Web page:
He was born in 1740 and held a distinction among the other signers of the Declaration of Independence. While most of the signers had been born in the colonies of English ancestry, Paca's family was of Italian ancestry and had been in Maryland for generations.
William was a sophisticated man who graduated from the College of Philadelphia, in 1759. Following graduation, he worked in an Annapolis law firm, then went on to London for two years at the Inner Temple. Upon his return home, he married a girl of considerable wealth, and settled in a luxurious home in Maryland. At this time Paca, was considered the finest lawyer in Maryland noted for his "incredible insight and logical power."
Although Paca was very well-liked and respected by all who knew him, the delegates did not relish his close ties with Samuel Chase, his school-days friend and fellow delegate from Maryland. Chase had a violent temper in his cause for independence, while Paca was good tempered, but allowed himself to be manipulated politically and socially by Chase. Consequently, Paca's reputation in public life was far less then his considerable talents. At the First and Second Congresses,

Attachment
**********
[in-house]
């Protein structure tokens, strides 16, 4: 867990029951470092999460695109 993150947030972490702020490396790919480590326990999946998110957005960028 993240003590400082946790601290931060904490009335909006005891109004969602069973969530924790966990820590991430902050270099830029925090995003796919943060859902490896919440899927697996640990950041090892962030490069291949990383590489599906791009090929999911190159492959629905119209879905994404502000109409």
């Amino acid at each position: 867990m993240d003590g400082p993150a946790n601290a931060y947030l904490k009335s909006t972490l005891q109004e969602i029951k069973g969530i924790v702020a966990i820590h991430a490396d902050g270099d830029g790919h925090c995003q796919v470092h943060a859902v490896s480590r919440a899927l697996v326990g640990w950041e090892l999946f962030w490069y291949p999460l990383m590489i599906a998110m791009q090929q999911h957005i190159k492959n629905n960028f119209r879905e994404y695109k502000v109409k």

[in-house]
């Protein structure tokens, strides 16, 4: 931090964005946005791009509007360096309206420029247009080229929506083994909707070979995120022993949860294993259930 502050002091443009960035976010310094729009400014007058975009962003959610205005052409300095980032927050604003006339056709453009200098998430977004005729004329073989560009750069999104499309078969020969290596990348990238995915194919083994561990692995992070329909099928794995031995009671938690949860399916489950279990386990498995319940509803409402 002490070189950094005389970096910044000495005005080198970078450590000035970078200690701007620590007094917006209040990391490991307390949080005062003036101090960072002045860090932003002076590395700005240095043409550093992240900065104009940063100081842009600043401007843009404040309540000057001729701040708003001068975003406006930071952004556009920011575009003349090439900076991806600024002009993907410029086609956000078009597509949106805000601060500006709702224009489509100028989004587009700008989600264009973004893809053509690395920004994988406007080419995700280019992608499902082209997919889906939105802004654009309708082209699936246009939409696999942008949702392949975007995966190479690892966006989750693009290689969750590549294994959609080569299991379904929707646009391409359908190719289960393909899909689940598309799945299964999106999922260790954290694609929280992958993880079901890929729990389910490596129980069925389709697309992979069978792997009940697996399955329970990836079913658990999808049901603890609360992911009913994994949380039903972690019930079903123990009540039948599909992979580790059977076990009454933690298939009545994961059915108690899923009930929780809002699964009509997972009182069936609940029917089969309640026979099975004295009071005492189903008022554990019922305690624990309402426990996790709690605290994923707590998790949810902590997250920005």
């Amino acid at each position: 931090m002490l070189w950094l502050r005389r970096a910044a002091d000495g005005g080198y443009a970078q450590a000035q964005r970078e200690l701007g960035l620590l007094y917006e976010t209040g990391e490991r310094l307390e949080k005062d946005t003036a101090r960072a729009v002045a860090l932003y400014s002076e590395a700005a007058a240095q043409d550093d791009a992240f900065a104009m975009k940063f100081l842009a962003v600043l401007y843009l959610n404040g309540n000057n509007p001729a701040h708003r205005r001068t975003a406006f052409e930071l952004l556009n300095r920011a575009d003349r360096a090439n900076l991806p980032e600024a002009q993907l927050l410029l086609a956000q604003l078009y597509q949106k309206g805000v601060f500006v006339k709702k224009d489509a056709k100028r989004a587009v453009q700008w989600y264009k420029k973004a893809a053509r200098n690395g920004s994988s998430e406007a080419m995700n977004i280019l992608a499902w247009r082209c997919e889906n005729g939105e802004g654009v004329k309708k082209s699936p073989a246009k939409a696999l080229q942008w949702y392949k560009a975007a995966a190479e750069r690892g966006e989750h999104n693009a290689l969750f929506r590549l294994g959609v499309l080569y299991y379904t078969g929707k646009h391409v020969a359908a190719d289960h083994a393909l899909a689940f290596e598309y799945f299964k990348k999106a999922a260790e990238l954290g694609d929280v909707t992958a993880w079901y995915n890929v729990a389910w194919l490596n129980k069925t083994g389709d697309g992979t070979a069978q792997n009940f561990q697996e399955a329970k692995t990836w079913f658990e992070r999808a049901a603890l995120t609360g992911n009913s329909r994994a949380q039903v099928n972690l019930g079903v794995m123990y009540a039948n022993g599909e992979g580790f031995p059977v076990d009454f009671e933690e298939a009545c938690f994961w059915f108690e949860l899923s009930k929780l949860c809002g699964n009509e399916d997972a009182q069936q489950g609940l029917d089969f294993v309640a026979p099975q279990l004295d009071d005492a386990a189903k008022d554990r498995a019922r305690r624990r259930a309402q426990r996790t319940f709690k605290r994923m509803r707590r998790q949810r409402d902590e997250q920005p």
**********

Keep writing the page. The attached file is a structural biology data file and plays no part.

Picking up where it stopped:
Paca never took a side opposite from that supported by Chase. Although less vocal than Chase, Paca was just as enthusiastic and determined to see independence. William Paca died in 1799, at the age of fifty-nine.
Copyright© John T. Marck. All Rights Reserved. This article and their accompanying pictures, photographs, and line art, may not be resold, reprinted, or redistributed for compensation of any kind without prior written permission from the author. From Maryland The Seventh State A History, by John T. Marck. Copyright © John T. Marck, All Rights Reserved.